In my February 12, different story for this Chelsea House loft: started with Lehman, ended up off 22%, but up 6.5% lifetime, I went a little deeper into the sales history in this building to discuss loft #4F, which came to market about the same time as #7A the last time yet did not sell until 11 months after #7A that time.

this loft was actively for sale from September 27, 2008 until a contract two years later, except one six week period leading to a change in firms in Spring 2010 and a two month summer break in 2010 … with 8 price changes in those 20 active months

I talked about those two Chelsea House sales in the context of a classic seller conundrum, when The Market does not produce the preferred results:

If yesterday’s #7B took a both/and response to the disappointed seller’s conundrum (it did), #4F was a non-flyer, fighting every (bloody) step of the way. Note that #4F came to market 12 days after The Fall of the House of Lehman, so was fighting The Market at the beginning and through the depths of the nuclear winter that the overall Manhattan residential real estate market suffered from.

I put those two (then) recent sales into a broader context at Chelsea House, looking not simply at gains or losses since the sponsor purchases, but to dollars-per-foot, which I described as “unfair but curiously rational”; the last 4 sales were:

within a satisfyingly narrow range on a price-per-foot basis (satisfying, for those who prefer their markets rational). The last column below reflects the gain or (loss) since the original sale; those figures are all over the map, suggesting that The (current) Market valuation differences are different from the sponsor’s sense of the relative values among these lofts in 2005 and 2006.


#7B Jan 25, 2011 $1,119/ft (15%)
#4F Dec 21, 2010 $1,080/ft 6.5%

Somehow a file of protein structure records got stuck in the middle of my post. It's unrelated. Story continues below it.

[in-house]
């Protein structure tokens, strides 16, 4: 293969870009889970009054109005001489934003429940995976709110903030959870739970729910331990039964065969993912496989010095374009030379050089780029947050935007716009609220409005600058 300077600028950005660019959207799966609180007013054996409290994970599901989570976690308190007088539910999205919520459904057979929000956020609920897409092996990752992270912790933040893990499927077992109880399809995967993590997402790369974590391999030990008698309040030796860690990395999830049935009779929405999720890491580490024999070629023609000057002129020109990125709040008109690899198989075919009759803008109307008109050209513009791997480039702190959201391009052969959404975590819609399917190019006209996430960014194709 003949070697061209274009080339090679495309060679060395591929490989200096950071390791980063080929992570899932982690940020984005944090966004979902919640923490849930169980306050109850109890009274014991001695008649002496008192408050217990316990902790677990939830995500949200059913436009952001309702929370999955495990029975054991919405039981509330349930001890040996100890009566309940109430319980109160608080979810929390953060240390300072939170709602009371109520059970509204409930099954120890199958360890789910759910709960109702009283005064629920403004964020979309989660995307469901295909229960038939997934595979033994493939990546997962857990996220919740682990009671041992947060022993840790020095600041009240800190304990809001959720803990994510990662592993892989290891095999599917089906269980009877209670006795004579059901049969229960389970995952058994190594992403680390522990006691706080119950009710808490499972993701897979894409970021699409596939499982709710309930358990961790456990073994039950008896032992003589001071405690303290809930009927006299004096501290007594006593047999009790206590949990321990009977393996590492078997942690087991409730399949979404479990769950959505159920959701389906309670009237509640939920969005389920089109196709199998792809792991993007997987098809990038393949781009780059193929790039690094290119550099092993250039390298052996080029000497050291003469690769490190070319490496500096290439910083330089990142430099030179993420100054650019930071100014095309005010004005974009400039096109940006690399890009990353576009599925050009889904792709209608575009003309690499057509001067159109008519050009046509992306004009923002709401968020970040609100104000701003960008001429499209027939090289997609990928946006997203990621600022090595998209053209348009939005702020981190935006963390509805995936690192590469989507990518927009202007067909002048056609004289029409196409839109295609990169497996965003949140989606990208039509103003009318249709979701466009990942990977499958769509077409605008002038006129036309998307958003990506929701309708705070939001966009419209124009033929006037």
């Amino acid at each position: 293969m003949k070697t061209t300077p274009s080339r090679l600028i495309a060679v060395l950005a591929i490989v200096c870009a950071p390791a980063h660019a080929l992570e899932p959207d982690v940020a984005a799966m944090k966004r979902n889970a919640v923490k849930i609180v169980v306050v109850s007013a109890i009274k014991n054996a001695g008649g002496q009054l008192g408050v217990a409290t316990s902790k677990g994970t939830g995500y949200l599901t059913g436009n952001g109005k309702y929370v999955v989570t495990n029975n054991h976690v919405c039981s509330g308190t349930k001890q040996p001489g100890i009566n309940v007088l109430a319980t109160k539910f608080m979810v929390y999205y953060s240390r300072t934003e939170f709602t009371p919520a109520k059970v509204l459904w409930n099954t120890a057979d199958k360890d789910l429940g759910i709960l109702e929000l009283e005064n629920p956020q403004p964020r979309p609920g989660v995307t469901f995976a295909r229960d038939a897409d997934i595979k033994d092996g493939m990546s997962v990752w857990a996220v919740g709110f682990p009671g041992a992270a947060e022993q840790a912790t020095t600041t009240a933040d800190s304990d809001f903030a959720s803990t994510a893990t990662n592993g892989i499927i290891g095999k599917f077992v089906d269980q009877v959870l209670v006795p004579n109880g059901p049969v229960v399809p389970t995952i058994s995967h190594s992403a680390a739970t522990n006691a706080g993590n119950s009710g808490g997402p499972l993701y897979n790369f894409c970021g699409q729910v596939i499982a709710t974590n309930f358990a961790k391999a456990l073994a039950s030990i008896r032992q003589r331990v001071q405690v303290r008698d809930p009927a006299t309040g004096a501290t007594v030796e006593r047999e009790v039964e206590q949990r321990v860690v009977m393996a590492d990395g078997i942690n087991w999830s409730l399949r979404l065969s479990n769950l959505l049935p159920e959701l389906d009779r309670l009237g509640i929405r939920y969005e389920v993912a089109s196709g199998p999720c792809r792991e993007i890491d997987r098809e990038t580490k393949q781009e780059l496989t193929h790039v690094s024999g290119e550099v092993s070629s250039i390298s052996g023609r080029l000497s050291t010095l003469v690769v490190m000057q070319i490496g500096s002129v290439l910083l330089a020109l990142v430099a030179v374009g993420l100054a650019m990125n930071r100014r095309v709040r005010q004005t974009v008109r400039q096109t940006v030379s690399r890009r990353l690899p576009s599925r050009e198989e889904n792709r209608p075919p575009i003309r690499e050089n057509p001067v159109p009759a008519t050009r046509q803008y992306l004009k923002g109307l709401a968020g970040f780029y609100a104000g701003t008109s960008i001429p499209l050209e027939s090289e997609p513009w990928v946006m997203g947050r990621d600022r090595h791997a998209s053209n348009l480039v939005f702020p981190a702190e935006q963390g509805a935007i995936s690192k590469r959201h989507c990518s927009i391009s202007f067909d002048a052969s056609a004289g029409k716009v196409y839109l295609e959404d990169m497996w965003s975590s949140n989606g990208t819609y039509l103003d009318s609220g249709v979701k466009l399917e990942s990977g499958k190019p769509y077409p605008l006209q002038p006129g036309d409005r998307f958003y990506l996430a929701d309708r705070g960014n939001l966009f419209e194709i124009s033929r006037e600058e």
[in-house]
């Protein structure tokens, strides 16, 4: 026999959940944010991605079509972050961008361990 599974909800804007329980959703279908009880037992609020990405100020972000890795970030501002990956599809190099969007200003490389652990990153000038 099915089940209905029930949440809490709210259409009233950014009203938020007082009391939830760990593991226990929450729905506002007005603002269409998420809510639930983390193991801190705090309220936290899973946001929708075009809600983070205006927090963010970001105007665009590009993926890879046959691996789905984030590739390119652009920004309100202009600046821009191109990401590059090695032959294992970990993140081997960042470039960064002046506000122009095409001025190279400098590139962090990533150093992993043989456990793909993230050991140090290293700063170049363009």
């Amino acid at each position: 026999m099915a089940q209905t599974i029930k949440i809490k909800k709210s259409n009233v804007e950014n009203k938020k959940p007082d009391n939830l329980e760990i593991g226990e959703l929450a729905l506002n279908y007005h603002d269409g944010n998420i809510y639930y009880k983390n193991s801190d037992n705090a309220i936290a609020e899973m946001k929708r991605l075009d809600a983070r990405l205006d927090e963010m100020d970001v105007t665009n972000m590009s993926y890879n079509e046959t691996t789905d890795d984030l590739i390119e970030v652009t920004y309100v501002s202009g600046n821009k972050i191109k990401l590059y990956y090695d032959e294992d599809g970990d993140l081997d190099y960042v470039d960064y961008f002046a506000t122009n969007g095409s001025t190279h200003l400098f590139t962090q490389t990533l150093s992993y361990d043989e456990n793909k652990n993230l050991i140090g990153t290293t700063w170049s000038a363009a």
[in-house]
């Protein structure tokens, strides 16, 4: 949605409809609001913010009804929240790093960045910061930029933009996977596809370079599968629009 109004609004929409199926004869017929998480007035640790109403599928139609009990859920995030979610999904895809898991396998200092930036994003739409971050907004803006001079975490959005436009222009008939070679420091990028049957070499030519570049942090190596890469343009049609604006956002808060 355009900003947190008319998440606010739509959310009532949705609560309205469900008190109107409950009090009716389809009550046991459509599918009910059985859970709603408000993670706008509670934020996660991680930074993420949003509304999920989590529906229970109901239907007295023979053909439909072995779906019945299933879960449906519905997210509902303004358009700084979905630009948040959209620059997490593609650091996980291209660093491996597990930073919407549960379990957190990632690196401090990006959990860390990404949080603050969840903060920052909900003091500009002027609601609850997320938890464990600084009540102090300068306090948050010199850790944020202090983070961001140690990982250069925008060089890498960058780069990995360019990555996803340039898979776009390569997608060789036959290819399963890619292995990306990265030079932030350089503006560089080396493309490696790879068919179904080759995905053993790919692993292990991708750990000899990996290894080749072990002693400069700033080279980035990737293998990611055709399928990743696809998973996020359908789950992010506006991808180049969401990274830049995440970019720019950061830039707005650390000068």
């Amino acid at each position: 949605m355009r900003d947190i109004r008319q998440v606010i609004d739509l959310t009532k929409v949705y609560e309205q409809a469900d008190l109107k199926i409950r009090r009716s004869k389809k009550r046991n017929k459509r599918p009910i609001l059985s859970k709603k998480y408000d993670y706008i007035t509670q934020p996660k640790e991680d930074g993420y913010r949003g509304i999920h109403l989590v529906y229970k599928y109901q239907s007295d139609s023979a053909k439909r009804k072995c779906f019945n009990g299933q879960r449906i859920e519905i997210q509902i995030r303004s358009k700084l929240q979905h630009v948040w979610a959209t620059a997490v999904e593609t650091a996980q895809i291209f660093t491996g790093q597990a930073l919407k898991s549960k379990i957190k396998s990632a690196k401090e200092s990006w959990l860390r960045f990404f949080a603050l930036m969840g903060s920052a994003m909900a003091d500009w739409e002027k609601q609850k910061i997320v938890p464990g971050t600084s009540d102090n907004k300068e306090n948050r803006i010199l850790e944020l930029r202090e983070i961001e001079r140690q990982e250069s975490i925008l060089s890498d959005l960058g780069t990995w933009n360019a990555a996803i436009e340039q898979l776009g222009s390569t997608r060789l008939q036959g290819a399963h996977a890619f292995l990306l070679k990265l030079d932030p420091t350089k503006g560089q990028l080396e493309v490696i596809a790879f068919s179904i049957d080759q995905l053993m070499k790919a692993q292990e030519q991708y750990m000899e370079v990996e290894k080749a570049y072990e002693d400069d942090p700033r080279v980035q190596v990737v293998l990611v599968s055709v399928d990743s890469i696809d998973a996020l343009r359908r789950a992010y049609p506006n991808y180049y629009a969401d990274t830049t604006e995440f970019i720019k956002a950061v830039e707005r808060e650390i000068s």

#8D June 18 $1,128/ft (5.8%)
#7A Jan 5 $1,105/ft 2.6%

Without that last column, you would never know from this table that #7B got squeezed by the market, or that #4F got a strong price. Isn’t this fun???

The 2011 market is much more kind for Chelsea House sellers than that relatively narrow range of $1,080/ft to $1,128/ft way back in 2010.

rent v. buy, pending
There’s no hint of this on StreetEasy, but we have a rental listing for loft #7A, offered by the new owners at $10,000/mo. If I am lucky, I will remember to check that in the coming weeks (months) to see what the loft rents for. The new owners are certainly more optimistic about the rental market for lofts in the $1.8mm price range than other lofts I have noted in the rent v. buy category.

See my December 2, 170 Mercer Street loft sells after 15 months, 15% off neighbor in 2005, which was mainly about the loft sale, but which included this:

Loft #3E was just bought at $1.8mm; it is now available for rent at $7,200/mo, after a renovation. Interesting stuff. (It is not obvious that this is #3E fmor STRIKE from the StreetEasy listing, but go to the PruDE website for confirmation.)

Also see my October 13, rent v. buy, or buy then rent in the loft laboratory of 448 Greenwich Street, in which I referenced a $7,300/mo rent achieved for a loft unsuccessfully offered for sale at $1.9mm:

The Manhattan loft #8F at 225 Fifth Avenue had been offered for sale for a long time at $1.9mm sale. The best and most recent comp (#8S) suggests that a successful sale could be had around that $1.76mm clearing price — a full $300,000 more than the 4th floor at 448 Greenwich Street sold for. #8F was then offered for rent (listing, here); and our data-base says it was rented for $7,300/mo

With 3 bedrooms and a dining area, #7A at Chelsea House has more utility than either of those lofts. More than $2,000/mo of more utility the rental market will eventually say. Note to self …

memory lane
For fans of the Chelsea House, here are the other 2 surviving Manhattan Loft Guy posts tagged with Chelsea House:

June 30, 2010, Chelsea House kinda sorta holds its own, reveals Truths in The Market
July 17, 2008, Chelsea House flipper did not reach for stars, but got out via 6 week contract

© Sandy Mattingly 2011